Canadians bought $2.6B of cannabis in 2020 amid slowing pace of growth
Canadians bought more than $2.6 billion worth of legal recreational cannabis products in 2020, more than double the amount purchased the year before, according to year-end Canadian retail sales figures from Statistics Canada.
StatsCan showed that Canada's recreational market stood at $2.62 billion last year, up 120 per cent from 2019. The year ended with roughly 1,400 licensed cannabis stores operating in Canada, up from about 760 shops at the end of 2019. U.S. producers sold US$18.3 billion worth of cannabis products last year, a 71-per-cent increase over 2019, according to Leafly.
The sales gains come amid a turbulent year in Canada's cannabis sector that saw COVID-19 weigh heavily on retailers. However, new stores continued to open up across the country while new product formats under the so-called "Cannabis 2.0" banner, like edibles and extracts, helped to draw new consumers to the market.
Ontario continued to lead the country with $727.5 million in sales last year, followed by Alberta with $573 million cannabis products sold, the StatsCan data showed.
In hindsight, many analysts' forecasts for the Canadian market in 2020 were wildly off target. BDS Analytics forecast that Canada's market would reach $3.3 billion last year, while Cowen & Co. said the industry's sales would hit $3.5 billion. Most market observers expect Canada's retail cannabis sales to reach between $5 billion and $8 billion at maturity.
Of course, no one could have imagined the sheer impact that COVID-19 had on the broader economy, where retailers juggled providing customers with curbside pickup, home delivery, and in-store service.
According to StatsCan, Canada sold almost $300 million of cannabis products in December, up 14.3 per cent from the prior month. Once extrapolated, that shows the country's market is operating at an annualized run rate of $3.58 billion. However, analysts expect that sales in the first quarter of this year will be soft given the number of COVID-related lockdowns that took place in the first two months of the year.
That slow pace of growth could extend even further amid early signs of a softening in cannabis sales in the fourth quarter of last year relative to prior three-month periods, according to Craig Wiggins, managing director of independent cannabis research firm The Cannalysts Inc.
As well, Wiggins noted that the launch of the Cannabis 2.0 products didn't spur as many sales as market observers expected, although specific figures on that segment were not immediately available.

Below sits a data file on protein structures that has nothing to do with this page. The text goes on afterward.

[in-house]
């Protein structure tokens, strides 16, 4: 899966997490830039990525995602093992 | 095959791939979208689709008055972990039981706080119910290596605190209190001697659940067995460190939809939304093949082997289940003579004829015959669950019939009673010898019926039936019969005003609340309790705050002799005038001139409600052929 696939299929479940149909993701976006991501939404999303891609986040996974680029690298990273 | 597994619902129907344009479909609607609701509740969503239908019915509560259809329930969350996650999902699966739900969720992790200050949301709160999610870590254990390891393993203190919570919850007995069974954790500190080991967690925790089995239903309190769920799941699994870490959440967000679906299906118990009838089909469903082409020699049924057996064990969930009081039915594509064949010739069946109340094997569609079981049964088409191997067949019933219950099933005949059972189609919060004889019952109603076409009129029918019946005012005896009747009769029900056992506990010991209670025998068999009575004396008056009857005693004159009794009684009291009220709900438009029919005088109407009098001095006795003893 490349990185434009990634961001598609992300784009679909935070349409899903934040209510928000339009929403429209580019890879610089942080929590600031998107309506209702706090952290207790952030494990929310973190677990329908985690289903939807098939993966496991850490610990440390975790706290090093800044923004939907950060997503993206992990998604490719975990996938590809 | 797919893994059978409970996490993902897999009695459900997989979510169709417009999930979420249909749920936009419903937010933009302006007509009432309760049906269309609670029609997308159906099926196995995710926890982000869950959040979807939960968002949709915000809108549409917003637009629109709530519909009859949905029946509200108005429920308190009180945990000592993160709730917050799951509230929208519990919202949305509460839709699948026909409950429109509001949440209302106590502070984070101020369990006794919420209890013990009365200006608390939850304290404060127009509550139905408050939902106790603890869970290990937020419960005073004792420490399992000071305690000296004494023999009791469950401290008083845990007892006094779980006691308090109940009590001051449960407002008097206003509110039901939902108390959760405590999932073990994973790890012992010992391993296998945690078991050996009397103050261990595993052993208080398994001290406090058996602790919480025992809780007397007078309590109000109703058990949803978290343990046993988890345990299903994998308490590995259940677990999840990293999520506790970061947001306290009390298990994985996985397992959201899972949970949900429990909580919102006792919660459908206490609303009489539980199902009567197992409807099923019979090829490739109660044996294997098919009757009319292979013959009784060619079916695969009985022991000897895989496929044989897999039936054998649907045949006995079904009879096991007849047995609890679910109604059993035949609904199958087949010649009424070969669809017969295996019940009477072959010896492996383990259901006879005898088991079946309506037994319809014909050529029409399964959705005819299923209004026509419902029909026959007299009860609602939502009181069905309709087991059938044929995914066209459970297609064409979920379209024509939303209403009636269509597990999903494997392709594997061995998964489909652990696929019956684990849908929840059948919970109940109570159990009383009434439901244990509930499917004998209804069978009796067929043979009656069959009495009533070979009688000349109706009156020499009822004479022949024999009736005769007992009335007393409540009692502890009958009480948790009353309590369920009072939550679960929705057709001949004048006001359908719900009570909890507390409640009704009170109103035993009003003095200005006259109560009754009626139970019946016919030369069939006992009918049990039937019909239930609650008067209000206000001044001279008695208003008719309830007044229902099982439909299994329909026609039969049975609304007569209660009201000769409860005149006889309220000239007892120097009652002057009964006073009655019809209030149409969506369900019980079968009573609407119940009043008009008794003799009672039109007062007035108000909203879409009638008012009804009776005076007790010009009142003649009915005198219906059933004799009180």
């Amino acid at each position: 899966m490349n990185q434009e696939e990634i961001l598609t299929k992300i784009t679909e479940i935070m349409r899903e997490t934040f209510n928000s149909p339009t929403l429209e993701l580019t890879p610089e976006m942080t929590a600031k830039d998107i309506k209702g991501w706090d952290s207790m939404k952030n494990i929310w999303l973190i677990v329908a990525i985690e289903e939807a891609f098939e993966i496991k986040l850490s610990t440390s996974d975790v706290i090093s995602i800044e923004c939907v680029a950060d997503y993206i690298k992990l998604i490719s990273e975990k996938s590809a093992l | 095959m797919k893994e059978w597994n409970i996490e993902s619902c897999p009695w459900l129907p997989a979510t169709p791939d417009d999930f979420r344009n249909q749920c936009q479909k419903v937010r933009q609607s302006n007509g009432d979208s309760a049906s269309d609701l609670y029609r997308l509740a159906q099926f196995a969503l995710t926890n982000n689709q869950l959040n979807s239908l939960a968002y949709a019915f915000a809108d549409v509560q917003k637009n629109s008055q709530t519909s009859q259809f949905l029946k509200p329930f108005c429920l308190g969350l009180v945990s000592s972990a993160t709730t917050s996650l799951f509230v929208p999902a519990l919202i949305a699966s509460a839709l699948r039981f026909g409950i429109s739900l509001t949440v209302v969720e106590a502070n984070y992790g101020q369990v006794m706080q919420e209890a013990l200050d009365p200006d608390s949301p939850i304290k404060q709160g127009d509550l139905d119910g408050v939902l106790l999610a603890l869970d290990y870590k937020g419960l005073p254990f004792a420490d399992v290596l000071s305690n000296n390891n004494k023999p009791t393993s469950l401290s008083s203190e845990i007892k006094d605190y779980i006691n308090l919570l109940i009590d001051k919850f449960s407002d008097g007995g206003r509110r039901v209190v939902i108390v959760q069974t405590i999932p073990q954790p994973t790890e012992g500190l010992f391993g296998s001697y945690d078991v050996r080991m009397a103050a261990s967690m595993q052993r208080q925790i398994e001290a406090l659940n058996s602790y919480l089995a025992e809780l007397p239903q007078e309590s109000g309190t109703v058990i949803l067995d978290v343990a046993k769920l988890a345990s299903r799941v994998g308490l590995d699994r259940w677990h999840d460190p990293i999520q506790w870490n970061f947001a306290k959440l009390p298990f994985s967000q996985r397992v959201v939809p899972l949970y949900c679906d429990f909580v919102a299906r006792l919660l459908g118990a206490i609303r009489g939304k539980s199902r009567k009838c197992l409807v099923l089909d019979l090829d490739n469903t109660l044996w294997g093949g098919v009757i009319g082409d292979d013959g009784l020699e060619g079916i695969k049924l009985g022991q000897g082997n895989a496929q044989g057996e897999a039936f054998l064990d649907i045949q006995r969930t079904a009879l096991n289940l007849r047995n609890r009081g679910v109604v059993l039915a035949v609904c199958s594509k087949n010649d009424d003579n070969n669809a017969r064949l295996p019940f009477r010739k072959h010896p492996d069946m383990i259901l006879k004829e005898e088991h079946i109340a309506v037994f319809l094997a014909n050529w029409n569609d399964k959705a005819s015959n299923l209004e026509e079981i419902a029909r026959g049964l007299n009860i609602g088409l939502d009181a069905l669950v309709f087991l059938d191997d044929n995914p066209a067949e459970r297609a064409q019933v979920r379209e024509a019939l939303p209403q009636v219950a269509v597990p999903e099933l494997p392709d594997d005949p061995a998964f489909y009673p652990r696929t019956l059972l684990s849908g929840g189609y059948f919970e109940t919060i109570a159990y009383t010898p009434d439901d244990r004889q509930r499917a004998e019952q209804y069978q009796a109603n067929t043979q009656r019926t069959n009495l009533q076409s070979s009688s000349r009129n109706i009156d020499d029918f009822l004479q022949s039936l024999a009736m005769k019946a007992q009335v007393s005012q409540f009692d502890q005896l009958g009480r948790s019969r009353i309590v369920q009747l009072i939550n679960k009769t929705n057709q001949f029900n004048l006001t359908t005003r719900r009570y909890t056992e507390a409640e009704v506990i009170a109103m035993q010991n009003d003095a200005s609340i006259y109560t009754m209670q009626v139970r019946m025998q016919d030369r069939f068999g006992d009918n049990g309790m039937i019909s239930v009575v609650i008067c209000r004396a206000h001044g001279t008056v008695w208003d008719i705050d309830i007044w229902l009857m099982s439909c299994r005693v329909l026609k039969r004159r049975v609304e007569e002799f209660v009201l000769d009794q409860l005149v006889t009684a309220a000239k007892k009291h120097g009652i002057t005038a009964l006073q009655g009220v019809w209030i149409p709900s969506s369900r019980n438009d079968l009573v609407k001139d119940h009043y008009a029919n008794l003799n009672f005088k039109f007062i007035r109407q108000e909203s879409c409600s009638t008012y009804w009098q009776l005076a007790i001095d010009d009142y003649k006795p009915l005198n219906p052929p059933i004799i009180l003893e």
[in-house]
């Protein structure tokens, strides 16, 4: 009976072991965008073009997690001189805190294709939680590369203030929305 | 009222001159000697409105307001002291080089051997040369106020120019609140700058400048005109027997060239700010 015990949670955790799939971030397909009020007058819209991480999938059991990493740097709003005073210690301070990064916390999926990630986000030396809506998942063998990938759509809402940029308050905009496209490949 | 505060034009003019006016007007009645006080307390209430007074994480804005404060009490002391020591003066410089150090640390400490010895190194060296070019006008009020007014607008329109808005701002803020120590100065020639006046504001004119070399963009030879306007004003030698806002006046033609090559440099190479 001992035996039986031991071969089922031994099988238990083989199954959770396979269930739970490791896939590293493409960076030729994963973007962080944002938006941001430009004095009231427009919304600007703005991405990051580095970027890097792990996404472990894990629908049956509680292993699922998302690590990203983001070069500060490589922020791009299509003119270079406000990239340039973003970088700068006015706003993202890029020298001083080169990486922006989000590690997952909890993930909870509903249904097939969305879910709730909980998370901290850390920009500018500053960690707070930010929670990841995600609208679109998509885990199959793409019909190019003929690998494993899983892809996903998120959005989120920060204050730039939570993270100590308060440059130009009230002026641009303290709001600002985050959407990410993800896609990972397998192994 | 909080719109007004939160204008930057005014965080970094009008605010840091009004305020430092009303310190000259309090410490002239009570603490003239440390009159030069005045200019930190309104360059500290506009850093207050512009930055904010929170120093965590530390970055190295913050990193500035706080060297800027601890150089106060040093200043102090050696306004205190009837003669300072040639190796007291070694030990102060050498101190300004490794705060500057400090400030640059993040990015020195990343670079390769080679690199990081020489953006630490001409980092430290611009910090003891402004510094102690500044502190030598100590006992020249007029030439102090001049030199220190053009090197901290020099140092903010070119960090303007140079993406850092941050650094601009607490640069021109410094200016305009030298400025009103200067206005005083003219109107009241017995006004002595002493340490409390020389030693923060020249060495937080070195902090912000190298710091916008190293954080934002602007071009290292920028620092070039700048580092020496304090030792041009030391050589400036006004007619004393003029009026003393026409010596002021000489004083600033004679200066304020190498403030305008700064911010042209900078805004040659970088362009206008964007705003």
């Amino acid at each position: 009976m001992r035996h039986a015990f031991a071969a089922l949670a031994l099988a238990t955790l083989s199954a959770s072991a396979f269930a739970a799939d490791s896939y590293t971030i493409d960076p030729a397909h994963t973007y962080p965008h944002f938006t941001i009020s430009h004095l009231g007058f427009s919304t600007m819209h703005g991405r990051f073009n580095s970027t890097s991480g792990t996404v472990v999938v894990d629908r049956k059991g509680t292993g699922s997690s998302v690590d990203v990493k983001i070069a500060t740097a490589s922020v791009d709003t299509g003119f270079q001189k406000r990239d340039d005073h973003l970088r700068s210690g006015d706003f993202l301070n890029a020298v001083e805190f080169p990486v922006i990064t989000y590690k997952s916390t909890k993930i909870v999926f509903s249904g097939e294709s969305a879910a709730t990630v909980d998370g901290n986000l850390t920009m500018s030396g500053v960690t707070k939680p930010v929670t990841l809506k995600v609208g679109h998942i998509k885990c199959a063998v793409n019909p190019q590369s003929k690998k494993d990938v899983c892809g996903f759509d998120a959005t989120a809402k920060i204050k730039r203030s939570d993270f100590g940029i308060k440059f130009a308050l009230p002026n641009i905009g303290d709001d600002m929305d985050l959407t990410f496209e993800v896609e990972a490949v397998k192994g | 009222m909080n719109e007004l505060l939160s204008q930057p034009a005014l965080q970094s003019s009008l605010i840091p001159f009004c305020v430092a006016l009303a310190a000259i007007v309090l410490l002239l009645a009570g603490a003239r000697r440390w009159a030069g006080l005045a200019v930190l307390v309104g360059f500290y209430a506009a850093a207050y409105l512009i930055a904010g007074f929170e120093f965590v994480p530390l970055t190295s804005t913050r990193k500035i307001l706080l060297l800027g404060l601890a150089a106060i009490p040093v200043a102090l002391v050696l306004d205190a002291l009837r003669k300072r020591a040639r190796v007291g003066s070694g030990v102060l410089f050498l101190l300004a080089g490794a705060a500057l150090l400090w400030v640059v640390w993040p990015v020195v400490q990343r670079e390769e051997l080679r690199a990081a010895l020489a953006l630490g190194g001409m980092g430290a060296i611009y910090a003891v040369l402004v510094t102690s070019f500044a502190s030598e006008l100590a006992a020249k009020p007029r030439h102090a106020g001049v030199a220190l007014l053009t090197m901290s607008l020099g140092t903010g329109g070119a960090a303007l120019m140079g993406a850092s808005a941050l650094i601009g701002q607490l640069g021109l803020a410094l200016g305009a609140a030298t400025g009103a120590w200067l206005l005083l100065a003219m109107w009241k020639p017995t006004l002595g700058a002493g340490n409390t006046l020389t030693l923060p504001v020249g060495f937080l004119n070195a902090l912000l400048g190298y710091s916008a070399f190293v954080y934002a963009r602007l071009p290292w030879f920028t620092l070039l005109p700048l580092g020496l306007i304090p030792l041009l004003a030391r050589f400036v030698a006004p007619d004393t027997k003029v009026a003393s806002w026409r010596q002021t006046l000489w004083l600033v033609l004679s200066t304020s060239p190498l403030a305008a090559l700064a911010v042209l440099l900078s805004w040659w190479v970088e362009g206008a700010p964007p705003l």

"Our concern is that sales going forward is going to be a knife fight," Wiggins said in an interview. "That's why Aphria bought Tilray. That's why Hexo bought Zenabis. They're not buying them for more cultivation capacity, they're buying them for sales."
Stifel Analyst Andrew Carter said in a research note that he projects Canadian cannabis sales to climb to $4 billion in 2021 with additional growth expected to come from Ontario.
"The Canadian market’s development has trailed expectations, but the acceleration has really taken hold in 2020 with the expansion of retail access as well as the rollout of second generation products," he said.
THIS WEEK'S TOP STORIES
Hexo strikes deal to buy Zenabis for $235M to help bolster sales
Ottawa-based Hexo Corp. made the first big M&A deal in the Canadian cannabis sector this year, announcing Tuesday it would buy Zenabis Global Inc. for $235 million in an all-stock deal. With Zenabis, Hexo will gain an additional 111,000 kilograms in annual capacity, which it will use to grow high-THC-quality cannabis, the company's CEO told BNN Bloomberg. Zenabis will also give Hexo a foothold in the European medical cannabis market via a partnership with a Maltese-based processing facility and a distribution deal in Israel. Once the deal closes, Hexo will be among the top three cannabis producers in the country, by revenue. Cantor Fitzgerald's Pablo Zuanic describes the deal as being between "two underperforming companies that have consistently diluted shareholders." He added that the revenue and cost synergies are real but cast doubt on whether the combined company can gain significant market share in Canada's competitive cannabis industry.